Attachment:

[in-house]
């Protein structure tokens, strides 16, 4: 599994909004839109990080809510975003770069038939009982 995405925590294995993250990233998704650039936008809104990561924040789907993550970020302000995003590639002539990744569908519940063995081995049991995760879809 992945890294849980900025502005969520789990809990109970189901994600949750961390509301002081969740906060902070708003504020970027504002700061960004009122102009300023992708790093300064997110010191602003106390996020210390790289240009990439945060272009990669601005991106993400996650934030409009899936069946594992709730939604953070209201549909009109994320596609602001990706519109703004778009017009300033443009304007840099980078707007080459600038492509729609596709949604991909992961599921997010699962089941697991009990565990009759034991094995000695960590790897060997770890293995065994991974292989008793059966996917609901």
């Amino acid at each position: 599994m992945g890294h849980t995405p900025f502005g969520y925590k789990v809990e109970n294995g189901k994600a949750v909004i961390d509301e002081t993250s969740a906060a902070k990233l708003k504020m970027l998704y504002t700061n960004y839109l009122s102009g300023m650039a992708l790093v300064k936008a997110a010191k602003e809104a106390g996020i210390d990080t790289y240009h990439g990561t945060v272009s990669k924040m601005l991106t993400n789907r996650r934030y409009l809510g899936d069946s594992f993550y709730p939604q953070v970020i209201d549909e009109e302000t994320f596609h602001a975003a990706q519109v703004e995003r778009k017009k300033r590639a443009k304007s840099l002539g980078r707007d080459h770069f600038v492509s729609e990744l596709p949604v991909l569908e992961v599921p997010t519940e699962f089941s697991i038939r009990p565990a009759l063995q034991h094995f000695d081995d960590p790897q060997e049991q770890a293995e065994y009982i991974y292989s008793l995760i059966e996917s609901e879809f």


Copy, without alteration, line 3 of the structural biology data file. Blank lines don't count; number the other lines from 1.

């Amino acid at each position: 599994m992945g890294h849980t995405p900025f502005g969520y925590k789990v809990e109970n294995g189901k994600a949750v909004i961390d509301e002081t993250s969740a906060a902070k990233l708003k504020m970027l998704y504002t700061n960004y839109l009122s102009g300023m650039a992708l790093v300064k936008a997110a010191k602003e809104a106390g996020i210390d990080t790289y240009h990439g990561t945060v272009s990669k924040m601005l991106t993400n789907r996650r934030y409009l809510g899936d069946s594992f993550y709730p939604q953070v970020i209201d549909e009109e302000t994320f596609h602001a975003a990706q519109v703004e995003r778009k017009k300033r590639a443009k304007s840099l002539g980078r707007d080459h770069f600038v492509s729609e990744l596709p949604v991909l569908e992961v599921p997010t519940e699962f089941s697991i038939r009990p565990a009759l063995q034991h094995f000695d081995d960590p790897q060997e049991q770890a293995e065994y009982i991974y292989s008793l995760i059966e996917s609901e879809f």